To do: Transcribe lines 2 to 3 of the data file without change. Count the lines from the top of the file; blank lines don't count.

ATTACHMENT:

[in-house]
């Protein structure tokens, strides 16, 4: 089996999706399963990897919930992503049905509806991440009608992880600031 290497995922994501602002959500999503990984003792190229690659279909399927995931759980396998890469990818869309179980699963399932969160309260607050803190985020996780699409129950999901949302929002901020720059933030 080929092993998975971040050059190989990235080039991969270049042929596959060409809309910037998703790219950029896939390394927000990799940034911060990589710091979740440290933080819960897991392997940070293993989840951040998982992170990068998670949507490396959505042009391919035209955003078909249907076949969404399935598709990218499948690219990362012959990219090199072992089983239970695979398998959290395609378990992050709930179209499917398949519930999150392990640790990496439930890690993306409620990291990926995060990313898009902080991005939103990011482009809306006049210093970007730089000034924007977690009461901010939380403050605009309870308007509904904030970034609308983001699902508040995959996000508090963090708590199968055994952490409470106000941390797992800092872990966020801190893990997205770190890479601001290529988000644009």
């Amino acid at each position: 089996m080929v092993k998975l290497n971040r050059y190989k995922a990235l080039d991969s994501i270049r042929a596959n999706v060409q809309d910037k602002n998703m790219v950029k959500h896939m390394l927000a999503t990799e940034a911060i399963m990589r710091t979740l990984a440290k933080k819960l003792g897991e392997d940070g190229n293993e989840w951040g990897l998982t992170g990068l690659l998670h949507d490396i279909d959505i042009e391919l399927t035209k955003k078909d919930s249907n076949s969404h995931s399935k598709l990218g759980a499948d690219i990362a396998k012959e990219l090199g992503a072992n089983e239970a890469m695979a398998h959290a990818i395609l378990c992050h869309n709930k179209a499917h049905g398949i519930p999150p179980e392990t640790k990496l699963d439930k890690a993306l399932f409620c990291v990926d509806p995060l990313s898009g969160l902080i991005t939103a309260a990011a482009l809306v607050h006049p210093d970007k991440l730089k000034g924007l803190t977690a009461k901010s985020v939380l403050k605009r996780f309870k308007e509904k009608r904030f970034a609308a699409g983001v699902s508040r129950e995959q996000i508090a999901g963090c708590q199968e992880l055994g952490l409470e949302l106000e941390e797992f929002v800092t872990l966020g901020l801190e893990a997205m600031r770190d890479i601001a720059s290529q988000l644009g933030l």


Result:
């Protein structure tokens, strides 16, 4: 089996999706399963990897919930992503049905509806991440009608992880600031 290497995922994501602002959500999503990984003792190229690659279909399927995931759980396998890469990818869309179980699963399932969160309260607050803190985020996780699409129950999901949302929002901020720059933030 080929092993998975971040050059190989990235080039991969270049042929596959060409809309910037998703790219950029896939390394927000990799940034911060990589710091979740440290933080819960897991392997940070293993989840951040998982992170990068998670949507490396959505042009391919035209955003078909249907076949969404399935598709990218499948690219990362012959990219090199072992089983239970695979398998959290395609378990992050709930179209499917398949519930999150392990640790990496439930890690993306409620990291990926995060990313898009902080991005939103990011482009809306006049210093970007730089000034924007977690009461901010939380403050605009309870308007509904904030970034609308983001699902508040995959996000508090963090708590199968055994952490409470106000941390797992800092872990966020801190893990997205770190890479601001290529988000644009």
């Amino acid at each position: 089996m080929v092993k998975l290497n971040r050059y190989k995922a990235l080039d991969s994501i270049r042929a596959n999706v060409q809309d910037k602002n998703m790219v950029k959500h896939m390394l927000a999503t990799e940034a911060i399963m990589r710091t979740l990984a440290k933080k819960l003792g897991e392997d940070g190229n293993e989840w951040g990897l998982t992170g990068l690659l998670h949507d490396i279909d959505i042009e391919l399927t035209k955003k078909d919930s249907n076949s969404h995931s399935k598709l990218g759980a499948d690219i990362a396998k012959e990219l090199g992503a072992n089983e239970a890469m695979a398998h959290a990818i395609l378990c992050h869309n709930k179209a499917h049905g398949i519930p999150p179980e392990t640790k990496l699963d439930k890690a993306l399932f409620c990291v990926d509806p995060l990313s898009g969160l902080i991005t939103a309260a990011a482009l809306v607050h006049p210093d970007k991440l730089k000034g924007l803190t977690a009461k901010s985020v939380l403050k605009r996780f309870k308007e509904k009608r904030f970034a609308a699409g983001v699902s508040r129950e995959q996000i508090a999901g963090c708590q199968e992880l055994g952490l409470e949302l106000e941390e797992f929002v800092t872990l966020g901020l801190e893990a997205m600031r770190d890479i601001a720059s290529q988000l644009g933030l």